menced the battle, making simultaneous attacks
on the French front and left flank. The fighting
was at first confined to artillery, both armies firing
incessantly, the French evidently having the weaker
force of guns than the Prussians. At noon a fierce
attack was made by the Prussian infantry at
Douzey, with the object of breaking the French
centre ; but after tremendous fighting, the Prus
sians fell back. A pause seemed to take olace. at
o'clock, firing beinj
less incessant : but
only the prelude ot
a yet tierce assault.
two o'clock a simultaneous movement was made
along the whole Prussian line, the'infantry charg
ing the French guns. At three o'clock the French
line, which had previously stood firm, wavered,
and immediately afterwards broke. The battle
then became a rout McMahon is reported as
seriously wounded, during this last attick.
The roads now present a terrible aspect. The
French left everything, flying in every direction,
and throwing away their arms. The Prussians
pressed forward resolutely, bent on cutting off
their retreat toward Belgium. The Prussians used
the bayonet with terrific effect. Night closed on
the ront and pursuit, leaving the Prussians gather
ing in large numbers around Sedan. The Emperor
remained throughout the battle. At half-past
twelve, noon, a messenger was sent to the Emperor
at his headquarters, advising him to fly to Belgium,
but he was too ill to undertake the journey. This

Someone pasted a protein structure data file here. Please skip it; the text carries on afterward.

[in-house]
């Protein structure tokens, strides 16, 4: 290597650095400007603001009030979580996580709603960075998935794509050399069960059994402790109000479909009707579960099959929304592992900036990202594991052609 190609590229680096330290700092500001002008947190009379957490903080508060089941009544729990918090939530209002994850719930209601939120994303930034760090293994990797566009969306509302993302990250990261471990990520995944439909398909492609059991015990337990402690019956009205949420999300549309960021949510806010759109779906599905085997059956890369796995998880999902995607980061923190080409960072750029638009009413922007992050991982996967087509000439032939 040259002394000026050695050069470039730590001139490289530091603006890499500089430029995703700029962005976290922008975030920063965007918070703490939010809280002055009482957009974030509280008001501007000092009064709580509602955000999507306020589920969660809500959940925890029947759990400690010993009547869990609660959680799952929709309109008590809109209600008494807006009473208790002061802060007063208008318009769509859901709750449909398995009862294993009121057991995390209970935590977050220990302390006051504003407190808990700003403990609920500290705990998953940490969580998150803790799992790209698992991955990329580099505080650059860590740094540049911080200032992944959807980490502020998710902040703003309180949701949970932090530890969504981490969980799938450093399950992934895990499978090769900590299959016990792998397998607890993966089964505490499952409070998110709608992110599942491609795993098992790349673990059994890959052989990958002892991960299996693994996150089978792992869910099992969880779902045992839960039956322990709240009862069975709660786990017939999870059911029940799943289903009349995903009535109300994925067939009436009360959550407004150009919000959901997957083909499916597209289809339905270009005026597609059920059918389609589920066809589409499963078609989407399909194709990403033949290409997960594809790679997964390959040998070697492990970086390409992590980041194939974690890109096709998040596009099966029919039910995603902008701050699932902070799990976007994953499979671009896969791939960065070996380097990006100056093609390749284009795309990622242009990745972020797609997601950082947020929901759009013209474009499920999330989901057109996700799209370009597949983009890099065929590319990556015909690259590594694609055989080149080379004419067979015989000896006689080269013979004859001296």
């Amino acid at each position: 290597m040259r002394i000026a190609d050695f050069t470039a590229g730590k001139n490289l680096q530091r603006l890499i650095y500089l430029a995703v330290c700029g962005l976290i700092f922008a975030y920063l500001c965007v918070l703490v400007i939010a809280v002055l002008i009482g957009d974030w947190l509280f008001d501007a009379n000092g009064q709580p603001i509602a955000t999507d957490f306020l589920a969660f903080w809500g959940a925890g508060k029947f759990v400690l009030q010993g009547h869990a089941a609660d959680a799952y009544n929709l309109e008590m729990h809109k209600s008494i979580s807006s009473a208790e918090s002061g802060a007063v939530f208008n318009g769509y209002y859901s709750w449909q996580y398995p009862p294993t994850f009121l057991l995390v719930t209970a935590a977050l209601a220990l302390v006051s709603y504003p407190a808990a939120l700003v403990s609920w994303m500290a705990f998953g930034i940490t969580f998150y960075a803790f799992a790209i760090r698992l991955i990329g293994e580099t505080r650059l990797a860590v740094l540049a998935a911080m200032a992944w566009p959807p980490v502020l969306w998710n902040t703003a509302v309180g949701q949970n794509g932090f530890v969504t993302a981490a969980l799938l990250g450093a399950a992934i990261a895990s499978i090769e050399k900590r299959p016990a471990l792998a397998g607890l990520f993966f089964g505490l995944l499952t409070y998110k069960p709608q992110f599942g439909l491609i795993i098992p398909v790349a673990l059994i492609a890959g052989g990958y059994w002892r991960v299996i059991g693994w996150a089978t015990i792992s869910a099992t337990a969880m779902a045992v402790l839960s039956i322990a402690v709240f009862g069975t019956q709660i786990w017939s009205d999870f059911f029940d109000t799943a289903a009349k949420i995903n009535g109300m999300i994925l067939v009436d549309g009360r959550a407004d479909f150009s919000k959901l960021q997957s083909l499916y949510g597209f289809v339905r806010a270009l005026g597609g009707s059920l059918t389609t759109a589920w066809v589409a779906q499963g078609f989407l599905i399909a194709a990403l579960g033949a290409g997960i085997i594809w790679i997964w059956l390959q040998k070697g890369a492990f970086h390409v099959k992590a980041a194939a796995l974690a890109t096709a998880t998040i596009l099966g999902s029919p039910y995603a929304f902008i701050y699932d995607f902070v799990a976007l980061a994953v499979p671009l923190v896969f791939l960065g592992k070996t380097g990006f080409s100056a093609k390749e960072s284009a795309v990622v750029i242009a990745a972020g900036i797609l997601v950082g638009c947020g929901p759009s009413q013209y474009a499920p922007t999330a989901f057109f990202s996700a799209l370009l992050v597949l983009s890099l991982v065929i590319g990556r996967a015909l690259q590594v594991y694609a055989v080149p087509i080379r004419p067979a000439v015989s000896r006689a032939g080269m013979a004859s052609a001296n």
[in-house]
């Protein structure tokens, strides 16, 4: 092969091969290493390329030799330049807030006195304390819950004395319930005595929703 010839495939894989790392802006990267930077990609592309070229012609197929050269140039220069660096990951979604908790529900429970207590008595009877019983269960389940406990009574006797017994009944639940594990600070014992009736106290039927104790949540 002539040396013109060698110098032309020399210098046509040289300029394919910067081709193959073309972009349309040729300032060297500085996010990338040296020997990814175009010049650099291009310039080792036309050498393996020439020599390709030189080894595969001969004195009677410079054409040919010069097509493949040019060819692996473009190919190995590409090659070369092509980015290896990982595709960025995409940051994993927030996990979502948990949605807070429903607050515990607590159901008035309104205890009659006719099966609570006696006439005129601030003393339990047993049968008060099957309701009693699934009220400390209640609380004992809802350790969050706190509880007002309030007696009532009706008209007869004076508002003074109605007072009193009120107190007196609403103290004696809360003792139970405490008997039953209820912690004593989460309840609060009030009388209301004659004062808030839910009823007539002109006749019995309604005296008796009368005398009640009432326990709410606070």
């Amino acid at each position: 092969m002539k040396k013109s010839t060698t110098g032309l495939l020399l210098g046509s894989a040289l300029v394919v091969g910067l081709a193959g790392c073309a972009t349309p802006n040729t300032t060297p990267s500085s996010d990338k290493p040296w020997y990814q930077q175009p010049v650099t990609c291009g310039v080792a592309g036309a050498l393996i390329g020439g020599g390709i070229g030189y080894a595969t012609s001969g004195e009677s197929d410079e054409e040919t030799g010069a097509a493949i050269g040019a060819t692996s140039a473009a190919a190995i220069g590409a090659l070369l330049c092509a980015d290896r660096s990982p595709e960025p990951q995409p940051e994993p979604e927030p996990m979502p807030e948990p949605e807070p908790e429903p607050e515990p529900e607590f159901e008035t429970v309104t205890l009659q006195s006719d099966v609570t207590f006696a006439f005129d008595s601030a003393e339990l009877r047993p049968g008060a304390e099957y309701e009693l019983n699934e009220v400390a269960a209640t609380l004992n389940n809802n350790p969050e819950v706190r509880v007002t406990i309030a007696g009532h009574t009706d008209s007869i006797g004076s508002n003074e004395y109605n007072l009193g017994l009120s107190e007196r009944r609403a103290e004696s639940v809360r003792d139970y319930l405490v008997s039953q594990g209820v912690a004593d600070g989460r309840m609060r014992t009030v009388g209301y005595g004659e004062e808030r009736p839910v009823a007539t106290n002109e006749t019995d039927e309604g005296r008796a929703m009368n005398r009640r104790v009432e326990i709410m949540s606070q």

forenoon on the 2d the Prussians are prepared to
attack Sedan, which is not iu a condition to resist
At twelve o'clock night a party of officers,
headed by General Wimpfen, left Sedan, bearing
a flag of truce. It was received by the Prussian
advance guard and conducted to the Prusisna
headquarters, where the General formally surren
dered the French army and fortress to King Wil
liam. The French party also bore a letter from
the Emperor Napoleon to the King, stating his
desire to surrender himself, not having any com
mand. The formal capitulation took place at 1
o'clock. It is said the Emperor will be sent under
a strong escort to Madgeburg, but his destination
is a secret A large number of French escaped
Enthusiasm at Berlin Berlin and Lon
don Accounts Processions of
Ekrmn, Sept 3. The receipt of the news that
the Emperor and McMahon had capitulated, occa
sions the most prodigious enthusiasm here. Thou
sands of people throng the streets moving in ranks,
with arms linked, singing patriotic songs, shouting,
and exhibiting every other sign of enthusiasm.
The surging crowd assembled before the palace,
when in response to the cheering, the Queen ap
peared and made a short address. All the schools
are now closed, and the children are given a holi
day. The monument to Frederick the Great is
literally buried in Sags. Demonstrations were
made before the residence of Count Von Bismarck,
Baron Moltke. and the Minister of War, Von Roone.
The shops and stores are mostly closed, and the
day is given up to festivities and rejoicings.
London, Sept 3 A dispatch from Berlin to-day
says, the rejoicings over the glorious news from
! Sedan baffie description. It was known at eight
: o'clock in the morning. The whole population